Browse the Belkin Collection
Ruins in Process: Vancouver Art in the Sixties

Subscribe to our mailing list
Site Search:
Bookmark and Share

  1. sshighfire-Colour small.jpg

    Counterclockwise from front: Cris Giuffrida, jar, c. 1983-88 and lugged jar, 1988; Andrew Wong, lugged vase, 1977; Ron Vallis, jug, 1984.
    Photo: Michael R. Barrick.

High Fire Culture

Locating Leach/Hamada in West Coast Studio Pottery

Lari Robson, Sam Kwan, Andrew Wong, Ron Vallis, Cris Giuffrida, Heinz Laffin, Vincent Massey, Martin Peters, Hiro Urakami

May 24 - July 6, 2013

Opening Reception: Thursday, May 23 from 6-9 pm

Curator's Talk with Nora Vaillant and Shelly Rosenblum:
Saturday, May 25 at 4 pm

Satellite Gallery
560 Seymour Street, 2nd Floor
Vancouver, BC

This exhibition examines an artistic community linked by the aesthetic sensibilities and philosophy put forth by English potter Bernard Leach (1887-1979) and his Japanese colleague Shoji Hamada (1894-1978). The potters Lari Robson, Sam Kwan, Andrew Wong, Ron Vallis, Cris Giuffrida, Heinz Laffin, Vincent Massey, Martin Peters and Hiro Urakami share this lineage. Inspired and influenced by the first generation of Canadian potters who apprenticed with Bernard Leach at his pottery in St. Ives, Cornwall, the West Coast artists in this exhibition articulate an historical period in which the imaginations of many young potters around the world were captured by the studio pottery movement.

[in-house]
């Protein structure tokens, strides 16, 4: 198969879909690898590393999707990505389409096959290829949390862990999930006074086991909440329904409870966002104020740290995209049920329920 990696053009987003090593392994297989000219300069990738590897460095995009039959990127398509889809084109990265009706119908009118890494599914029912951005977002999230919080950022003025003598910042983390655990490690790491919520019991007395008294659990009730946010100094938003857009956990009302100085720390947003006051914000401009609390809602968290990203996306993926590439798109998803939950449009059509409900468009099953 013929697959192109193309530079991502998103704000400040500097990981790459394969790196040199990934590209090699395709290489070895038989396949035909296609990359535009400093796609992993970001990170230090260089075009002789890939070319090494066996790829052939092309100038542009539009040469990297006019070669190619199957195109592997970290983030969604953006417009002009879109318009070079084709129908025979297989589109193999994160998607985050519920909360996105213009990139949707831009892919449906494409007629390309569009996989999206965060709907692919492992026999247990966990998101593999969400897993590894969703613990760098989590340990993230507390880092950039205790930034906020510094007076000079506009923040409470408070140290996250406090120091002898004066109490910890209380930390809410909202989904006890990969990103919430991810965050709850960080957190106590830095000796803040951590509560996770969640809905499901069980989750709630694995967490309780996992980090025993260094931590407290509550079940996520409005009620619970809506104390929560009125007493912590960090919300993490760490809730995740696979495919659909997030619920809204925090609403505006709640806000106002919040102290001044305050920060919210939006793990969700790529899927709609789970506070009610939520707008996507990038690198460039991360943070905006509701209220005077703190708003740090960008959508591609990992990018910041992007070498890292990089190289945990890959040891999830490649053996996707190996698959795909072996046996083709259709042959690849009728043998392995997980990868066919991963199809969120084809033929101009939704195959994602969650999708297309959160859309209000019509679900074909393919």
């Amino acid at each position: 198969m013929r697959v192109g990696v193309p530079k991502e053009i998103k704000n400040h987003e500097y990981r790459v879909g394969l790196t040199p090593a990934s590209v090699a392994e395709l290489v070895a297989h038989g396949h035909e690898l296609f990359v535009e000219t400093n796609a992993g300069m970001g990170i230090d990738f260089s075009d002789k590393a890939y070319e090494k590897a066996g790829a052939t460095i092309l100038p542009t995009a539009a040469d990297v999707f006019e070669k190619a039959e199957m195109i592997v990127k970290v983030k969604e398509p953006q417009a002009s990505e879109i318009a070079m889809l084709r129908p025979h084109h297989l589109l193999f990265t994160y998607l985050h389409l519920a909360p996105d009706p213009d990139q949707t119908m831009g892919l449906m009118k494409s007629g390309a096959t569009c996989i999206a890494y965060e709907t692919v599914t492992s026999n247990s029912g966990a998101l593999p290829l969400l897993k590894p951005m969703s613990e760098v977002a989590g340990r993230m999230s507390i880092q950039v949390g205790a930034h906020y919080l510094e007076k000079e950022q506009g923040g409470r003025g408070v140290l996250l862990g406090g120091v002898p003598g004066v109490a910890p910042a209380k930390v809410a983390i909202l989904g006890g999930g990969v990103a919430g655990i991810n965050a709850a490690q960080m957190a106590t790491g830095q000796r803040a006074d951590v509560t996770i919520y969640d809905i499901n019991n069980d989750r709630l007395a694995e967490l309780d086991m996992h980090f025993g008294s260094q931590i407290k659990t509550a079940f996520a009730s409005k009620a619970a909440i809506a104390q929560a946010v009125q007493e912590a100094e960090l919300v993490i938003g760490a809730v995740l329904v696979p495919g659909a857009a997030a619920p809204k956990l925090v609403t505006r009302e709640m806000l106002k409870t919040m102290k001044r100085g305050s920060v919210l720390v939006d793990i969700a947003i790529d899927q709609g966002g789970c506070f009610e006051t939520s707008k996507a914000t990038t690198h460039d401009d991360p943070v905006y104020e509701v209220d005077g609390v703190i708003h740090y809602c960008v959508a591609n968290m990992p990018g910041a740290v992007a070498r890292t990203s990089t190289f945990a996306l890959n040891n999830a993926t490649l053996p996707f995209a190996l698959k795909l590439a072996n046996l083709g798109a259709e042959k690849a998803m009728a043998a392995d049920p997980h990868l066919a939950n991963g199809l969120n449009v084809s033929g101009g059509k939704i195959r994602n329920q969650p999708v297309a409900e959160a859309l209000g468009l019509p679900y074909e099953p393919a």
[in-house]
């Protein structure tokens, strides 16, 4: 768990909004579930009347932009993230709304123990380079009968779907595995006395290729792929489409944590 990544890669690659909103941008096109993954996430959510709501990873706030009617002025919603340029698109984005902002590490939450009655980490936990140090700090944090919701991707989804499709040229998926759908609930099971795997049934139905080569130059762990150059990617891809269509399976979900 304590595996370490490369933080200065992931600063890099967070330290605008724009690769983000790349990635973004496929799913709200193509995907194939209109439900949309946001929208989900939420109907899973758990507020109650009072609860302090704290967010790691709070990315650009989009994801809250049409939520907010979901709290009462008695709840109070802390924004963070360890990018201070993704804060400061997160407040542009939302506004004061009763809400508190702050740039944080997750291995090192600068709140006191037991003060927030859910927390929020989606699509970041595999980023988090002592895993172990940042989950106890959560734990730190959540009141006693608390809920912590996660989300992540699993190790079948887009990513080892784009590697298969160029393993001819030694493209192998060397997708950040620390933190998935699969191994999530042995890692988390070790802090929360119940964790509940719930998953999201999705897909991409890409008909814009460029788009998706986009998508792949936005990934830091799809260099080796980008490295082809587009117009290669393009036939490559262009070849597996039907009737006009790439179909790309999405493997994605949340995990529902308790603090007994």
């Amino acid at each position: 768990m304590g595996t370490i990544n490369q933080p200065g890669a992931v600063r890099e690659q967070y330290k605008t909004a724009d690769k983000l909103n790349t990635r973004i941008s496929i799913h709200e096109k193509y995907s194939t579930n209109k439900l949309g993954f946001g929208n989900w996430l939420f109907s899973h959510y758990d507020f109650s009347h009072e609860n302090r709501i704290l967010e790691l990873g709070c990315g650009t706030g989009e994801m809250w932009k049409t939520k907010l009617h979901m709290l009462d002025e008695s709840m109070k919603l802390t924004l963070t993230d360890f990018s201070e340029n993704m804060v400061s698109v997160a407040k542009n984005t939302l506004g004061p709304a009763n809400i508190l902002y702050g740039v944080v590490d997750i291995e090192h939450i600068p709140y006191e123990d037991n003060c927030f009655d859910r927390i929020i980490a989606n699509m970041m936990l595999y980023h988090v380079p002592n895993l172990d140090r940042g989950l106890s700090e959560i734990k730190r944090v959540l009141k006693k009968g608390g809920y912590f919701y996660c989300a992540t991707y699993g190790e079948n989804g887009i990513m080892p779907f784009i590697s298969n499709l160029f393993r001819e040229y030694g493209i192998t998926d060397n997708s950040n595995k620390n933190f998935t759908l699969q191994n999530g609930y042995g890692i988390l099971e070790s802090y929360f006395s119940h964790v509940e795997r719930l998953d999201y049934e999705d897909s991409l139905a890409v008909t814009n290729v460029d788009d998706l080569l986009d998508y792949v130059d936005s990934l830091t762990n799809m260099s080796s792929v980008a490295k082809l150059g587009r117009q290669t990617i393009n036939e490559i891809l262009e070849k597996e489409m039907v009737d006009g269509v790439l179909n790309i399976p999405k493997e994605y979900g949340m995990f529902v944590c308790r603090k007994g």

The Morris and Helen Belkin Art Gallery’s 2004 Thrown exhibition and 2011 book by the same name focused on the Leach apprentices, John Reeve, Glenn Lewis, Michael Henry and Ian Steele, along with their well-known contemporaries Charmian Johnson, Wayne Ngan and Tam Irving. When they returned to Vancouver from St. Ives beginning in 1961, the apprentices brought with them hands-on knowledge and experience that profoundly shaped the next generation of potters in this region. High Fire Culture provides an expanded view of the working relationships between potters in the wider ceramic community during this same time period of the 1960s and 1970s. It calls attention to the often collaborative nature of claywork, the sharing of practical knowledge from throwing techniques to glaze recipes, and the ways in which the subtleties of the craft are passed from one generation to another.

Many of the participants were students at the Vancouver School of Art during a particularly fruitful time, some of them taught at the art school during this period, some completed apprenticeships, many attended seminal workshops with those who had studied directly with Leach, others studied in Japan, and nearly all traveled to St. Ives making a pilgrimage of sorts to meet Leach himself. The work and careers of these artists have an international value because, although some of them no longer make pots, when they did they made them with an intensity, spirit and style that identifies them as members of the Leach legacy diaspora.

High Fire Culture is curated by Nora Vaillant and Shelly Rosenblum and is organized by the Morris and Helen Belkin Art Gallery at the University of British Columbia, and Satellite Gallery, and made possible with funding from the Doris Shadbolt Endowment for the Arts, the Michael O’Brian Family Foundation, the Hamber Foundation and the North-West Ceramics Foundation, with special thanks to Doug Lane Furniture, Moving Images Distribution, the UBC Museum of Anthropology and the Potters Guild of British Columbia.

For more information, contact:
Karen Benbassat
Satellite Gallery
www.satellitegallery.ca
604-681-8425
karen@satellitegallery.ca

For further information please contact: Jana Tyner at jana.tyner@ubc.ca,
tel: (604) 822-1389, or fax: (604) 822-6689